Then after two and a half months the producer Kenneth Feld and the vice presidents of Ringling Brothers and Barnum and Bailey. They came to watch our graduation performance. From that they chose fourteen of us to offer contracts to and perform. I was offered a contract. I did go to train with the circus and perform. We performed about ten or twelve shows per week. We had one month of rehearsal. The rehearsals were eight to ten hours a day. Then we performed. I performed for nine months. I figured well over 300 performances in that nine months.

We did a different city almost every week. The only place we stayed for a significant amount of time was New York City. We were there for three weeks. They kept us very busy. We did as many as fifteen shows a week, including doing the Good Morning America, Rosie O’Donnell, and a bunch of other promotional type things since we were in New York City. It was a very busy schedule. I learned a lot. Definitely learned never to complain after a long rehearsal. That was probably the max. I don’t think we could have ever worked any harder than I did in the circus.

Laura: Are there routines that you do, are they new every time or do you have a set schedule of things that you have to do during the performance?

Rob: Here’s the deal. In the process of rehearsal, we develop the routines. The Boss Clown, which is an official term, helps to develop the scripts of the clown routines. For the actual show of the circus, we improv them. We play with them for awhile until we develop them into particular characters for that scene and then we develop costumes around it. So we have set scenes that we do in the actual circus show. For three months following opening night we have extra rehearsals every week in which things are still being looked at. The producer could come in and say, and he did this, come in and see that we’re doing a clown penguin act and two months into it and say, “You know, I don’t like that. I don’t think that’s very funny. I’m cutting that.” So we had to cut it and not only cut it because there was space in the show we had to write a new one and we had about a week to do it. Sometimes things do change.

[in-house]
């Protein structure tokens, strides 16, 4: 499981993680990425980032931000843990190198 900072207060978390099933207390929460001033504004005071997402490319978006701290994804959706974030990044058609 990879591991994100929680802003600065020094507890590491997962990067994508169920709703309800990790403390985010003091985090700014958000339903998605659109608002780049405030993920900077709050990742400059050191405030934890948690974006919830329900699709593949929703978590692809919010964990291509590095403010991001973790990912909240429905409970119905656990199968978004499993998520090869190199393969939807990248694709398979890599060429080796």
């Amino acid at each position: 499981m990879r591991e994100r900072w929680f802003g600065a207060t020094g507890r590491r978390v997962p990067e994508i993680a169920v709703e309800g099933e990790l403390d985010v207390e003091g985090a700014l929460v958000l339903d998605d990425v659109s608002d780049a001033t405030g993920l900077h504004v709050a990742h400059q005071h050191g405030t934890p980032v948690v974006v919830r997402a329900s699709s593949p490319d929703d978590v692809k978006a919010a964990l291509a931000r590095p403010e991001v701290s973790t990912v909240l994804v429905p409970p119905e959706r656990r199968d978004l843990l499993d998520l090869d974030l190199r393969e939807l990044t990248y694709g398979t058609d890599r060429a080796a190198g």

Also at the beginning of the circus, if you’re familiar with how Ringling Brothers does this, they have an hour pre show which is called the Circus Adventure. Families can bring their children and they can come and walk the circus floor and interact. And those acts can change all the time. Actually we’re encouraged to change those all the time so that we keep it fresh.

I developed my own act. One thing I do is I do a human marionette. One of the acts that I did was one of the other clowns would be holding my puppet strings and I would do human marionette act together. The other thing I do is a limbo. Part of the opening in the beginning I would bring in like 30 kids and we would all go under the limbo rope together. I would end up doing the limbo under about the length of my knees. I have a fat suit on as a clown and I have not lost the limbo yet. Now I’m over thirty and I have done the limbo a few more times since. I’m getting kind of close. I get a little worried every time I invite kids to challenge me to a limbo, but so far so good.

Mike: So you stole that from Dick Van Dyke in Chitty Chitty Bang Bang? the marionettes?

Rob: That’s right. Dick Van Dyke is definitely one of my idols in terms of his ability to move. Actually even his off stage personality. He’s just a good guy. I really respect him.

Laura: Is clowning a form of mime?

Rob: Mime is a technique that is well utilized by a clown. But it is not miming. The difference in miming is obviously you don’t speak and you’re wearing a white face. Everything is a very calculated pantomime. Clowning is a little more let loose. There is a lot more coloration to the costume and you can make sounds and even say words when you’re clowning. You don’t have to be silent as a clown. And, what also is different in clowning is you tend to use very large props, oversize props. Foam props when you get hit in the head by a hammer and things like that.

But the use of miming is very helpful because the use of your body. We learned mime everyday were trained. I was trained by someone who was trained by Marcel Marceau everyday in mime technique. That becomes very useful for clowning as a tool. But it’s only a tool, it’s not the end. The beauty of clowning that I appreciate is that I’m not particularly skilled at anything, in terms of juggling and all that kind of stuff and even miming, but the great thing about clowning is that you can make fun of yourself and that’s actually good. So if you mess up and make fun of yourself it’s actually funnier than if you were good at it. Try clowning. It’s definitely better.